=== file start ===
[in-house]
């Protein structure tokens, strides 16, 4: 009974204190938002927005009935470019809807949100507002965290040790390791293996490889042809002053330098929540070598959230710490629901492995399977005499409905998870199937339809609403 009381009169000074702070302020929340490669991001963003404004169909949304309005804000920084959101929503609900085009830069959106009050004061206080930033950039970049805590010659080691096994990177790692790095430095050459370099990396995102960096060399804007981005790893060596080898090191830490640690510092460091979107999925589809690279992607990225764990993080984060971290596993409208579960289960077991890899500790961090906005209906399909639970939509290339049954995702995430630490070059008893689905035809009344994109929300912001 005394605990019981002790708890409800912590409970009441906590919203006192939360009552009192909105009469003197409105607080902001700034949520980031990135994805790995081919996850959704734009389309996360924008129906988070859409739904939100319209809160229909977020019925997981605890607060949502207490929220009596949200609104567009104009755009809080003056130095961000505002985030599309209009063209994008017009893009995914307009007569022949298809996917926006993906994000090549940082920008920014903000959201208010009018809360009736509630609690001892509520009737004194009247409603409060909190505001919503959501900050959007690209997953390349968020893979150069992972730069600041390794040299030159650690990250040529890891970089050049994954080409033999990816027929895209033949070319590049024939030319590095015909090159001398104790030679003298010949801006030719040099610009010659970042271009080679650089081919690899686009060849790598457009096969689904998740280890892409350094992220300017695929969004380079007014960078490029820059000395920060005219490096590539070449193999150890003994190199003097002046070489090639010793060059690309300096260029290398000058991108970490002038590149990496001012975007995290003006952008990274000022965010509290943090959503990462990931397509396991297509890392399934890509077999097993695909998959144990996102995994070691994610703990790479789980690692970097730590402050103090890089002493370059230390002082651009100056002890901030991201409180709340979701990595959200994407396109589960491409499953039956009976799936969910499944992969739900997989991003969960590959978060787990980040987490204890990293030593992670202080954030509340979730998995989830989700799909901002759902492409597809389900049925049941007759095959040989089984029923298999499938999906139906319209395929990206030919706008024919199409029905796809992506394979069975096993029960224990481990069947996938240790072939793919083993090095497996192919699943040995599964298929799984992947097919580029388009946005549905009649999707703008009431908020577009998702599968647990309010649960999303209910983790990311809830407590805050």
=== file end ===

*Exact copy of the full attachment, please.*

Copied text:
[in-house]
């Protein structure tokens, strides 16, 4: 009974204190938002927005009935470019809807949100507002965290040790390791293996490889042809002053330098929540070598959230710490629901492995399977005499409905998870199937339809609403 009381009169000074702070302020929340490669991001963003404004169909949304309005804000920084959101929503609900085009830069959106009050004061206080930033950039970049805590010659080691096994990177790692790095430095050459370099990396995102960096060399804007981005790893060596080898090191830490640690510092460091979107999925589809690279992607990225764990993080984060971290596993409208579960289960077991890899500790961090906005209906399909639970939509290339049954995702995430630490070059008893689905035809009344994109929300912001 005394605990019981002790708890409800912590409970009441906590919203006192939360009552009192909105009469003197409105607080902001700034949520980031990135994805790995081919996850959704734009389309996360924008129906988070859409739904939100319209809160229909977020019925997981605890607060949502207490929220009596949200609104567009104009755009809080003056130095961000505002985030599309209009063209994008017009893009995914307009007569022949298809996917926006993906994000090549940082920008920014903000959201208010009018809360009736509630609690001892509520009737004194009247409603409060909190505001919503959501900050959007690209997953390349968020893979150069992972730069600041390794040299030159650690990250040529890891970089050049994954080409033999990816027929895209033949070319590049024939030319590095015909090159001398104790030679003298010949801006030719040099610009010659970042271009080679650089081919690899686009060849790598457009096969689904998740280890892409350094992220300017695929969004380079007014960078490029820059000395920060005219490096590539070449193999150890003994190199003097002046070489090639010793060059690309300096260029290398000058991108970490002038590149990496001012975007995290003006952008990274000022965010509290943090959503990462990931397509396991297509890392399934890509077999097993695909998959144990996102995994070691994610703990790479789980690692970097730590402050103090890089002493370059230390002082651009100056002890901030991201409180709340979701990595959200994407396109589960491409499953039956009976799936969910499944992969739900997989991003969960590959978060787990980040987490204890990293030593992670202080954030509340979730998995989830989700799909901002759902492409597809389900049925049941007759095959040989089984029923298999499938999906139906319209395929990206030919706008024919199409029905796809992506394979069975096993029960224990481990069947996938240790072939793919083993090095497996192919699943040995599964298929799984992947097919580029388009946005549905009649999707703008009431908020577009998702599968647990309010649960999303209910983790990311809830407590805050």